BLOG: MAMM - To Svalbard and beyond: Where has all the Methane gone?

Published: 3 Jul 2014

Tuesday 1 to Wednesday 2 July 2014

For the previous 2 days of the MAGIC campaign we have carried out work around Svalbard to look for methane hydrate emissions off the west coast of the archipelago and to test a new inertial navigation system at high latitudes.

On Tuesday we left Kiruna in Northern Sweden at 0900 UTC (which is another way of saying GMT), transiting at high level before descending to 100 ft above sea level to rendezvous with the Norwegian research ship, the RV Helmer Hanssen, currently carrying out a survey of the methane above seabed bubble plumes, and looking for elevated methane in the atmosphere. We flew past the ship twice before heading to Longyearbyen to refuel and prepare for the next sortie of the day.

The second sortie was a 1400 UTC take off heading out to 10°E then to 84°N at 27000 ft. Stratospheric air was encountered at these high latitudes. Following a leg at 84°N across to 20°E and a successful navigation equipment test we headed back to the 10°E line heading for lower altitudes to look for methane emissions above leads (wide cracks) in the Arctic sea ice pack. Our descents to 100 ft were very intermittent due to low cloud cover, but lead development was seen near 81.5°N, and these became more frequent as we flew south. The edge of the ice pack was close to 80.1°N and fragments of ice from the pack were observed to 79.9°N. Methane seemed to increase very slightly after reaching open water but changes were not much above instrument measurement precision.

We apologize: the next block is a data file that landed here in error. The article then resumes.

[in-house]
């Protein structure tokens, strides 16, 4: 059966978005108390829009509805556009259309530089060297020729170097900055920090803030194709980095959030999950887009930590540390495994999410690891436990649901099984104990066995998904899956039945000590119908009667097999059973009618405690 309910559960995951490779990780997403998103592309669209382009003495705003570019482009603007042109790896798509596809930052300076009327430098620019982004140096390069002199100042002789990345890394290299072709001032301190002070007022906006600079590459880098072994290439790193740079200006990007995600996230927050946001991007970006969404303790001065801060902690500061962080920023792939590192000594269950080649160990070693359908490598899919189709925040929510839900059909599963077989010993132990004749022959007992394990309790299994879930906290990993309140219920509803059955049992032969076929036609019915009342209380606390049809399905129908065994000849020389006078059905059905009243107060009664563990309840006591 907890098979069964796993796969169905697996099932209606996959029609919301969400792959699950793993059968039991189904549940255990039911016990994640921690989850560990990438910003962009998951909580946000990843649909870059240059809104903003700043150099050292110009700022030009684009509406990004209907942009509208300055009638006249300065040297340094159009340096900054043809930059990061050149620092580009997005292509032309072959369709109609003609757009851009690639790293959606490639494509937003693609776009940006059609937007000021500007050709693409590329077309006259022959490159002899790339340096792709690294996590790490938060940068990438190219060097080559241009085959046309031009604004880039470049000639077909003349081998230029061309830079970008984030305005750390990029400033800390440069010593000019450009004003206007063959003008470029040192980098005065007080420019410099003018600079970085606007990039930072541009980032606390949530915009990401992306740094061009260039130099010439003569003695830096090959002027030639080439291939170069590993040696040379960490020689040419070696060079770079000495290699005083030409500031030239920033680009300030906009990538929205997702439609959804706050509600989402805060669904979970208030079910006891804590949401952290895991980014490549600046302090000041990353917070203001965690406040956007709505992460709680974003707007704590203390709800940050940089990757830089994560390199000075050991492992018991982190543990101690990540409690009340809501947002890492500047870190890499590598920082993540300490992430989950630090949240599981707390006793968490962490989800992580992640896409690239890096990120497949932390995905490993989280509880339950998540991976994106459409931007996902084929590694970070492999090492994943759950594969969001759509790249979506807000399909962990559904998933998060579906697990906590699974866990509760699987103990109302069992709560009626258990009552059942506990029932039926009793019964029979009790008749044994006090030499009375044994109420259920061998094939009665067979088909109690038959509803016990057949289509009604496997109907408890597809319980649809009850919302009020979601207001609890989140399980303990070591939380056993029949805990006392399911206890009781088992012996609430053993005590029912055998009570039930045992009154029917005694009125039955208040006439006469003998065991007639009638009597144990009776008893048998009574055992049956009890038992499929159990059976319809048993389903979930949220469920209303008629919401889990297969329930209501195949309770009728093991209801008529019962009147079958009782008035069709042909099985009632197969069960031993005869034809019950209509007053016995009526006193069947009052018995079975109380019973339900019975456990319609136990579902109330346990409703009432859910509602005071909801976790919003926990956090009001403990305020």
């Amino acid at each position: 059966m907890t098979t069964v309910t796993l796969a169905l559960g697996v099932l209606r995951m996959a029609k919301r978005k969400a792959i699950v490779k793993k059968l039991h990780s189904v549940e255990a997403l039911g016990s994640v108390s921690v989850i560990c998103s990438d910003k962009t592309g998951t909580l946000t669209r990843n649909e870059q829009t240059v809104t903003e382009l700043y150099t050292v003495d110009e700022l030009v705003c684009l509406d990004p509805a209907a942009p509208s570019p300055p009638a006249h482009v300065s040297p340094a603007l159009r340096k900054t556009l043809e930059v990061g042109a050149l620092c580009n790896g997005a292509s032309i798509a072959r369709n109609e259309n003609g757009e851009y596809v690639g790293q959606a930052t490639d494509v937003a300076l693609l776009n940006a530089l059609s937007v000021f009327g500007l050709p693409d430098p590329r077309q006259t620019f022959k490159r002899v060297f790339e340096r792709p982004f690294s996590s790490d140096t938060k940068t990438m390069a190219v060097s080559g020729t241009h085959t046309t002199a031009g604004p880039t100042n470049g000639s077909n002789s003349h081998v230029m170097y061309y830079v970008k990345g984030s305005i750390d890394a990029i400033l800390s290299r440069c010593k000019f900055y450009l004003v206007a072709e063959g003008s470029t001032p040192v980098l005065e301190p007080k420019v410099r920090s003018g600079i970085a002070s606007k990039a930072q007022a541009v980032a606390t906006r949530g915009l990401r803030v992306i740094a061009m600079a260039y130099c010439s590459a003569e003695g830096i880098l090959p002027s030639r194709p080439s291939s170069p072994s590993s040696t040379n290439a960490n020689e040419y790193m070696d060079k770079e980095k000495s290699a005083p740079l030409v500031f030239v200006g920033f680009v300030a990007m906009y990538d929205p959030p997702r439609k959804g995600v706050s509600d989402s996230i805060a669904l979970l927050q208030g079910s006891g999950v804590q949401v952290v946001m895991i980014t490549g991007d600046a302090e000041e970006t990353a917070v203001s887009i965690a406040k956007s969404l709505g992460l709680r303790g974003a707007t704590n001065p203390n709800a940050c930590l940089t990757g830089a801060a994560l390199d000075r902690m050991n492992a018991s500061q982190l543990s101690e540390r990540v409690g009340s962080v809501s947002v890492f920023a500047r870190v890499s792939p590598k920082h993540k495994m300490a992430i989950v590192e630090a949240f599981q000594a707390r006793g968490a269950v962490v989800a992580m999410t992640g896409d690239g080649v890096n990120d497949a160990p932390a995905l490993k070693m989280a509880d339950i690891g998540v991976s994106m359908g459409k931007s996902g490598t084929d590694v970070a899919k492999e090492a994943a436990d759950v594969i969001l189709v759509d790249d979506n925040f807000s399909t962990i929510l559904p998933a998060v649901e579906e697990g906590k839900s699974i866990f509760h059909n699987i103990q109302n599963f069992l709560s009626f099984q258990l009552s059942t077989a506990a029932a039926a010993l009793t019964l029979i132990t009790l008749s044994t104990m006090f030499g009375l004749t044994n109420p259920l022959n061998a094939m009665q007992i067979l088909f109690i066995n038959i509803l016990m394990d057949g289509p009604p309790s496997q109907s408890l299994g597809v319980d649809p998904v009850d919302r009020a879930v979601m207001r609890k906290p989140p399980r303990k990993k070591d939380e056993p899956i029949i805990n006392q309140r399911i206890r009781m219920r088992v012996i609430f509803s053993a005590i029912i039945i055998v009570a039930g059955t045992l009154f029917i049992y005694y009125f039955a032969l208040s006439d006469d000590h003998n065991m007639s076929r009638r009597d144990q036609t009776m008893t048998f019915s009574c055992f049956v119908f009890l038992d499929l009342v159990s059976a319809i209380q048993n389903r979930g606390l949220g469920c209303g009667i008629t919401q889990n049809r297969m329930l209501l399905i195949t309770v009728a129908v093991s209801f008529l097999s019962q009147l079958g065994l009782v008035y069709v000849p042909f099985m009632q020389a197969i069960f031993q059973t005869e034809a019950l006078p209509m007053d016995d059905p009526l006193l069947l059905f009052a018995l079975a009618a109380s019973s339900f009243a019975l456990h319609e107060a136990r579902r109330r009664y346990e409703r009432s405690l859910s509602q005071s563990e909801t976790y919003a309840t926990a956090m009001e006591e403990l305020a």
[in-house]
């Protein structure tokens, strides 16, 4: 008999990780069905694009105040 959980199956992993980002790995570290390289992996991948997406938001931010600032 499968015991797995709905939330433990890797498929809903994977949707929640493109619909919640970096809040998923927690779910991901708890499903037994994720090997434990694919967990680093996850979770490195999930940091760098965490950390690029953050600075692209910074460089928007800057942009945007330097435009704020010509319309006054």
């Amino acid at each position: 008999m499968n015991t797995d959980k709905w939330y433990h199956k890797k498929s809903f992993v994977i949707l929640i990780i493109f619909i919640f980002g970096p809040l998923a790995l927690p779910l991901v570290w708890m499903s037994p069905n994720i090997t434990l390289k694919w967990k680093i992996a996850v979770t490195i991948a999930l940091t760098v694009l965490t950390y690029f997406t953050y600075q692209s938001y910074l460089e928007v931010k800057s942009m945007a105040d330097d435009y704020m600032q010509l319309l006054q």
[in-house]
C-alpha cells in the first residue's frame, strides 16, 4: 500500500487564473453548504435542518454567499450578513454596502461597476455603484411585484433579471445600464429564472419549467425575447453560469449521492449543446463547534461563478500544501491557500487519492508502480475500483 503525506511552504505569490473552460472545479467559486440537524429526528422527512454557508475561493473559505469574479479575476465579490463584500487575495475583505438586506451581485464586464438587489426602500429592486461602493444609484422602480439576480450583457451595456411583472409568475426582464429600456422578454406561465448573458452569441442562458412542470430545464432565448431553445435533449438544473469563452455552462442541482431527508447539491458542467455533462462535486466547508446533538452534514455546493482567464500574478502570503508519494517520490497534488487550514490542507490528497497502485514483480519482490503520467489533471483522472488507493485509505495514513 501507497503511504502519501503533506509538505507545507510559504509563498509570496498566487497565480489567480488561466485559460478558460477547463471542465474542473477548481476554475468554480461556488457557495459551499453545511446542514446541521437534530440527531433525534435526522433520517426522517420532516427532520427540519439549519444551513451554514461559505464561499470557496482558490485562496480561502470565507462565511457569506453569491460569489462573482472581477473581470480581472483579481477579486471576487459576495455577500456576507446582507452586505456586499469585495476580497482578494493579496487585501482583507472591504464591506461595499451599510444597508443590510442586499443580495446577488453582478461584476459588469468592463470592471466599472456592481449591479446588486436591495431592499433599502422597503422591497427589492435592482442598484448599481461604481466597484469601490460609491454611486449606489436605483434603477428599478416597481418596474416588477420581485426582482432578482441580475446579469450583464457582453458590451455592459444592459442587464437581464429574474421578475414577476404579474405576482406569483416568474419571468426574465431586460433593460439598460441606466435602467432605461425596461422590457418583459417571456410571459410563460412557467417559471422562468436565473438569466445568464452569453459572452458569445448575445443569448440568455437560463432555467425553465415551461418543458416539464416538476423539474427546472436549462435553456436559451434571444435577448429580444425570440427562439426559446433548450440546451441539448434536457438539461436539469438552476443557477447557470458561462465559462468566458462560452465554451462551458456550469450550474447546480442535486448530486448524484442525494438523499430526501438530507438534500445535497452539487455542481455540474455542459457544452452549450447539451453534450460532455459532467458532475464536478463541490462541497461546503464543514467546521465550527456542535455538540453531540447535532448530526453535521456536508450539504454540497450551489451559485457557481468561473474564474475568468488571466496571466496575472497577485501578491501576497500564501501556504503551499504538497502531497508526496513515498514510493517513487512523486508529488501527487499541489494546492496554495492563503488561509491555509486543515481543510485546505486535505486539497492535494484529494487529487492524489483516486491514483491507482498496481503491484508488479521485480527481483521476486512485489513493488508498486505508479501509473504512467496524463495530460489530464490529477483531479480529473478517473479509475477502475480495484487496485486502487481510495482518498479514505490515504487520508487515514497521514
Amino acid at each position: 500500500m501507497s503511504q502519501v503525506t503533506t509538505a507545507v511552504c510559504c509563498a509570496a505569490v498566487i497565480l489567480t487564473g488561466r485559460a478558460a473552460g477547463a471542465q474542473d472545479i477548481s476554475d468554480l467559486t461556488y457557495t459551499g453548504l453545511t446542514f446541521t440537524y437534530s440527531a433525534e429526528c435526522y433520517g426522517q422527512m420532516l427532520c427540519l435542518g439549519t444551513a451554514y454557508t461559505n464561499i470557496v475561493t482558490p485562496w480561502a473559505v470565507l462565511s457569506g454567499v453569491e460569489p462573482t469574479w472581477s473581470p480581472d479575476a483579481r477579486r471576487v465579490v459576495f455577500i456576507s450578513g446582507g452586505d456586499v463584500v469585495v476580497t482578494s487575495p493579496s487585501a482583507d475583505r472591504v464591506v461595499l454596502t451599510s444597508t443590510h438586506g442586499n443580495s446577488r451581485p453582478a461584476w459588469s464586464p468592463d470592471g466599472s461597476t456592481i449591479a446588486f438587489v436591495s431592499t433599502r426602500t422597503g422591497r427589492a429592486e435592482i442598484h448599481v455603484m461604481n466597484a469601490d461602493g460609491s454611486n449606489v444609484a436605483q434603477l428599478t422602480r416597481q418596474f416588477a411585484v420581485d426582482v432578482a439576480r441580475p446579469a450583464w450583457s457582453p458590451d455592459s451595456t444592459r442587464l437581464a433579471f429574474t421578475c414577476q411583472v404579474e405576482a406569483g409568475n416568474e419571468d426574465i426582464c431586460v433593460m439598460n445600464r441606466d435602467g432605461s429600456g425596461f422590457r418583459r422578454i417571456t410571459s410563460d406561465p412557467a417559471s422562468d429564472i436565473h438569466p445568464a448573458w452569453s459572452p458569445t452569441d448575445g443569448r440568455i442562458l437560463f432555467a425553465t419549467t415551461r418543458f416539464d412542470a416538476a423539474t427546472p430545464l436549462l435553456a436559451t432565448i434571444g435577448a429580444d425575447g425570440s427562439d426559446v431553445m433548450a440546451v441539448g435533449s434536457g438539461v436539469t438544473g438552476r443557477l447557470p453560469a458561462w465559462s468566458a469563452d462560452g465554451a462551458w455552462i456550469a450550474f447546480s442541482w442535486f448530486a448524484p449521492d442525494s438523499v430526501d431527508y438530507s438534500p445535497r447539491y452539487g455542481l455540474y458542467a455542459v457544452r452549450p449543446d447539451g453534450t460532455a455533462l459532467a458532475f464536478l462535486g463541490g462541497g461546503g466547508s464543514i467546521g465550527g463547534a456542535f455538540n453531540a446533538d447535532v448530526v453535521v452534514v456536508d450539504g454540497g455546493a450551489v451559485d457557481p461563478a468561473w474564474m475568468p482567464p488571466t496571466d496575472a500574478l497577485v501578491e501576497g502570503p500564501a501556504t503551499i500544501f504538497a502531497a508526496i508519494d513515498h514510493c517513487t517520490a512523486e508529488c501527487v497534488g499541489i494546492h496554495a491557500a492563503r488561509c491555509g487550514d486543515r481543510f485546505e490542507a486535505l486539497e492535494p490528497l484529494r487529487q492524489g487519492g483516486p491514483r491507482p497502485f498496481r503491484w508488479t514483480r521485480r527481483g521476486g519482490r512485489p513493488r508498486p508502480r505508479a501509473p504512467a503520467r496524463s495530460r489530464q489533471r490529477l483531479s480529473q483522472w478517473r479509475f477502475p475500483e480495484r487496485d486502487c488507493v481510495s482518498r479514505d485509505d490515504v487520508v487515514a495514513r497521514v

After debrief we headed to the centre of Longyearbyen. The taxi drivers have plenty of great stories about the town, some not appropriate for print. We stayed in the Radisson hotel, which apparently was transported from Lillehammer after the 1994 winter Olympics. The cloud cover made the town quite gloomy, not helped by the remnants and scars of coal mining on the hillsides, although residential developments do add some colour.

The first sortie for Wednesday was a 0900 UTC departure aimed at surveying the hydrate bubble line west of Prins Karls Forland where the water depth is approximately 400 m. This has been the focus of extensive acoustic and geophysical study by European groups over the past decade. Many methane bubble plumes have been observed rising from the sea bed, but these tend to dissolve or be oxidized as they rise in the water column and their breaching of the surface is still hotly debated, hence our current atmospheric surveys. The data from the profiles across this zone will now be analysed to see if there is elevated methane, although first impressions are that this is not a very big source in the context of global methane emissions. Frequent sightings of whales and seals were reported back from the flight deck, but from my seat under the wing these went mostly unobserved. A low level (1000 ft) return to Lonyearbyen allowed some great views of the coastal scenery including mountains, glaciers and wetlands.

Another hour was spent over the bubble zone after lunch and refuel before climbing to 25,000 ft for the return transit to Kiruna. Spectacular views of the Norwegian coast were a distraction from watching the methane displays until the start of the descent into Kiruna. A plume of long-range transport of emitted methane was observed and sampled between 20,000 and 18,000 ft, and the air mass history will be analysed to interpret the source of this. We landed in Kiruna at 1700 UTC. We had flown around 13 hours in the 2 days and I had collected close to 50 samples of air for subsequent analysis back at Royal Holloway, University of London. So lots of tired crew and scientists but a very rewarding and informative trip. Hope to see a little more of the midnight sun if I get another opportunity to go up there.

Dr Dave Lowry (Royal Holloway, University of London)

Photos courtesy of Dave Lowry.

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